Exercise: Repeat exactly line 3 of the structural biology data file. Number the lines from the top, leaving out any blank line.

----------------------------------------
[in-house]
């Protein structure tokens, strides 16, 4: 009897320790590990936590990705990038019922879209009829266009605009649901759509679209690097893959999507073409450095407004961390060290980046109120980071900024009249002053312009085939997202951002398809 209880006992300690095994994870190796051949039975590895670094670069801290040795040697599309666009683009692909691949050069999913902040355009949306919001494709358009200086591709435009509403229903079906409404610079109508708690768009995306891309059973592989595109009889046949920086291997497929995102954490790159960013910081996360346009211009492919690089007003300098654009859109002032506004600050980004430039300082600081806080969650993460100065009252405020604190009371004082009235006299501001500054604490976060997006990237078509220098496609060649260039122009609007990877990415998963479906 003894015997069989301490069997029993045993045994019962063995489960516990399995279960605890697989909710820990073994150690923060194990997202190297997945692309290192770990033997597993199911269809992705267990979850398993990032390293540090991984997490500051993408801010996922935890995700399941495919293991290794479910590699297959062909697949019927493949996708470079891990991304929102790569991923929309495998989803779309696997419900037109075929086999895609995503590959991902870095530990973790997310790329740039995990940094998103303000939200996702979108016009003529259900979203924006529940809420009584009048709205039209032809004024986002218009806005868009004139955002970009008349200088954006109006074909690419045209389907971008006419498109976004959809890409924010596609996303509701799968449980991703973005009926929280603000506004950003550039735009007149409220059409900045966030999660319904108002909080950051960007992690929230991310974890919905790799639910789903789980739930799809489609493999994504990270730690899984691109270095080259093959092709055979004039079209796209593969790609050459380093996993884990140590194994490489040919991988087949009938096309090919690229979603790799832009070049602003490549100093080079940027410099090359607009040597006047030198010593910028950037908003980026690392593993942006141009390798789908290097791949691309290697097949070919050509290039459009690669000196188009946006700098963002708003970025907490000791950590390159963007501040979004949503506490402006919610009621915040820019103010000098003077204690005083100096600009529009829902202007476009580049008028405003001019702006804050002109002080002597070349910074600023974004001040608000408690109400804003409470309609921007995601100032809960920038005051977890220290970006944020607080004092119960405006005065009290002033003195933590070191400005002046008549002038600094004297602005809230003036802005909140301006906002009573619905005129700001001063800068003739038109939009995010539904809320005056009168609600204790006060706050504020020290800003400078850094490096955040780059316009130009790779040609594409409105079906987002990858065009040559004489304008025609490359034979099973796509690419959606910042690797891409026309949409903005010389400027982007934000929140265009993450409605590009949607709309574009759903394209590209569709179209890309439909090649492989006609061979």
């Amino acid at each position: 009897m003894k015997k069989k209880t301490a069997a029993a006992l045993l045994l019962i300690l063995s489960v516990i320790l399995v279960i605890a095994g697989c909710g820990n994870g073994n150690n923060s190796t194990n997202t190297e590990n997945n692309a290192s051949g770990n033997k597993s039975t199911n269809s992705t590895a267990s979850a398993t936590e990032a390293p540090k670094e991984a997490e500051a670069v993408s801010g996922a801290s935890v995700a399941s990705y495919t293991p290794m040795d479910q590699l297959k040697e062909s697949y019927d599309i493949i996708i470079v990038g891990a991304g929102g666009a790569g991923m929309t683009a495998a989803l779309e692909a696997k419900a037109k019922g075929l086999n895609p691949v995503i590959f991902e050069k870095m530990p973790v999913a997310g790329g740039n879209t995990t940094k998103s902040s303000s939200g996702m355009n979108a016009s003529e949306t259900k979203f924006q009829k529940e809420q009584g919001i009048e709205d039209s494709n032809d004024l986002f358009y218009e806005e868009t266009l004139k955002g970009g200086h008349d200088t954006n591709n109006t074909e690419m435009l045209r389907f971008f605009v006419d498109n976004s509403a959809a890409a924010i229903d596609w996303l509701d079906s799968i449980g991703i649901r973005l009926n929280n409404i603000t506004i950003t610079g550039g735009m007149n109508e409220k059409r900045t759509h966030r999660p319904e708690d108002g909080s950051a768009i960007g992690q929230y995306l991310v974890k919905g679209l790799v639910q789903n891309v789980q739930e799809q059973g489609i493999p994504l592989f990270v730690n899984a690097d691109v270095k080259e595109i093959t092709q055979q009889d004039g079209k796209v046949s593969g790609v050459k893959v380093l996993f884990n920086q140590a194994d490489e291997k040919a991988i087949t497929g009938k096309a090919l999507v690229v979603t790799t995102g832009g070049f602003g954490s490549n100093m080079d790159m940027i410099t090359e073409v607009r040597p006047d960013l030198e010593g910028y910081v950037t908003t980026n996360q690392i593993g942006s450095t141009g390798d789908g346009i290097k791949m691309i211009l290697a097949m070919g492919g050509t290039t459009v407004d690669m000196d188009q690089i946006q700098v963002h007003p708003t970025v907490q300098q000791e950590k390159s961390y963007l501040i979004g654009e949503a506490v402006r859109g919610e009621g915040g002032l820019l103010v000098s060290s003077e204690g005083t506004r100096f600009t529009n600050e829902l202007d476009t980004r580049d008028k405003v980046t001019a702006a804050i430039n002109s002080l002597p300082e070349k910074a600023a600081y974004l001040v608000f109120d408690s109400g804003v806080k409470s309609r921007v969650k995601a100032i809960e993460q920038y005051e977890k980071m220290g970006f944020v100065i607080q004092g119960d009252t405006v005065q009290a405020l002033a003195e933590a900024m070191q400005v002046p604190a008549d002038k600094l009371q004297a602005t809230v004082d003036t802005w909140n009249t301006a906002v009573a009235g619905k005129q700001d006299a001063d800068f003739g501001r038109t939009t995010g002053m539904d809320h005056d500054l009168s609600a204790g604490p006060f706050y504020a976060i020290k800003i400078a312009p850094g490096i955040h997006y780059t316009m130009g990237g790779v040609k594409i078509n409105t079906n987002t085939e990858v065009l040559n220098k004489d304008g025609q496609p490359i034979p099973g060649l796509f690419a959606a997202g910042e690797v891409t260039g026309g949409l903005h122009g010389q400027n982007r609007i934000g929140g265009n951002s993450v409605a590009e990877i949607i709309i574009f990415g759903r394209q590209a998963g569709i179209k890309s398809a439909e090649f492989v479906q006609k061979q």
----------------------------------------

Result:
């Amino acid at each position: 009897m003894k015997k069989k209880t301490a069997a029993a006992l045993l045994l019962i300690l063995s489960v516990i320790l399995v279960i605890a095994g697989c909710g820990n994870g073994n150690n923060s190796t194990n997202t190297e590990n997945n692309a290192s051949g770990n033997k597993s039975t199911n269809s992705t590895a267990s979850a398993t936590e990032a390293p540090k670094e991984a997490e500051a670069v993408s801010g996922a801290s935890v995700a399941s990705y495919t293991p290794m040795d479910q590699l297959k040697e062909s697949y019927d599309i493949i996708i470079v990038g891990a991304g929102g666009a790569g991923m929309t683009a495998a989803l779309e692909a696997k419900a037109k019922g075929l086999n895609p691949v995503i590959f991902e050069k870095m530990p973790v999913a997310g790329g740039n879209t995990t940094k998103s902040s303000s939200g996702m355009n979108a016009s003529e949306t259900k979203f924006q009829k529940e809420q009584g919001i009048e709205d039209s494709n032809d004024l986002f358009y218009e806005e868009t266009l004139k955002g970009g200086h008349d200088t954006n591709n109006t074909e690419m435009l045209r389907f971008f605009v006419d498109n976004s509403a959809a890409a924010i229903d596609w996303l509701d079906s799968i449980g991703i649901r973005l009926n929280n409404i603000t506004i950003t610079g550039g735009m007149n109508e409220k059409r900045t759509h966030r999660p319904e708690d108002g909080s950051a768009i960007g992690q929230y995306l991310v974890k919905g679209l790799v639910q789903n891309v789980q739930e799809q059973g489609i493999p994504l592989f990270v730690n899984a690097d691109v270095k080259e595109i093959t092709q055979q009889d004039g079209k796209v046949s593969g790609v050459k893959v380093l996993f884990n920086q140590a194994d490489e291997k040919a991988i087949t497929g009938k096309a090919l999507v690229v979603t790799t995102g832009g070049f602003g954490s490549n100093m080079d790159m940027i410099t090359e073409v607009r040597p006047d960013l030198e010593g910028y910081v950037t908003t980026n996360q690392i593993g942006s450095t141009g390798d789908g346009i290097k791949m691309i211009l290697a097949m070919g492919g050509t290039t459009v407004d690669m000196d188009q690089i946006q700098v963002h007003p708003t970025v907490q300098q000791e950590k390159s961390y963007l501040i979004g654009e949503a506490v402006r859109g919610e009621g915040g002032l820019l103010v000098s060290s003077e204690g005083t506004r100096f600009t529009n600050e829902l202007d476009t980004r580049d008028k405003v980046t001019a702006a804050i430039n002109s002080l002597p300082e070349k910074a600023a600081y974004l001040v608000f109120d408690s109400g804003v806080k409470s309609r921007v969650k995601a100032i809960e993460q920038y005051e977890k980071m220290g970006f944020v100065i607080q004092g119960d009252t405006v005065q009290a405020l002033a003195e933590a900024m070191q400005v002046p604190a008549d002038k600094l009371q004297a602005t809230v004082d003036t802005w909140n009249t301006a906002v009573a009235g619905k005129q700001d006299a001063d800068f003739g501001r038109t939009t995010g002053m539904d809320h005056d500054l009168s609600a204790g604490p006060f706050y504020a976060i020290k800003i400078a312009p850094g490096i955040h997006y780059t316009m130009g990237g790779v040609k594409i078509n409105t079906n987002t085939e990858v065009l040559n220098k004489d304008g025609q496609p490359i034979p099973g060649l796509f690419a959606a997202g910042e690797v891409t260039g026309g949409l903005h122009g010389q400027n982007r609007i934000g929140g265009n951002s993450v409605a590009e990877i949607i709309i574009f990415g759903r394209q590209a998963g569709i179209k890309s398809a439909e090649f492989v479906q006609k061979q």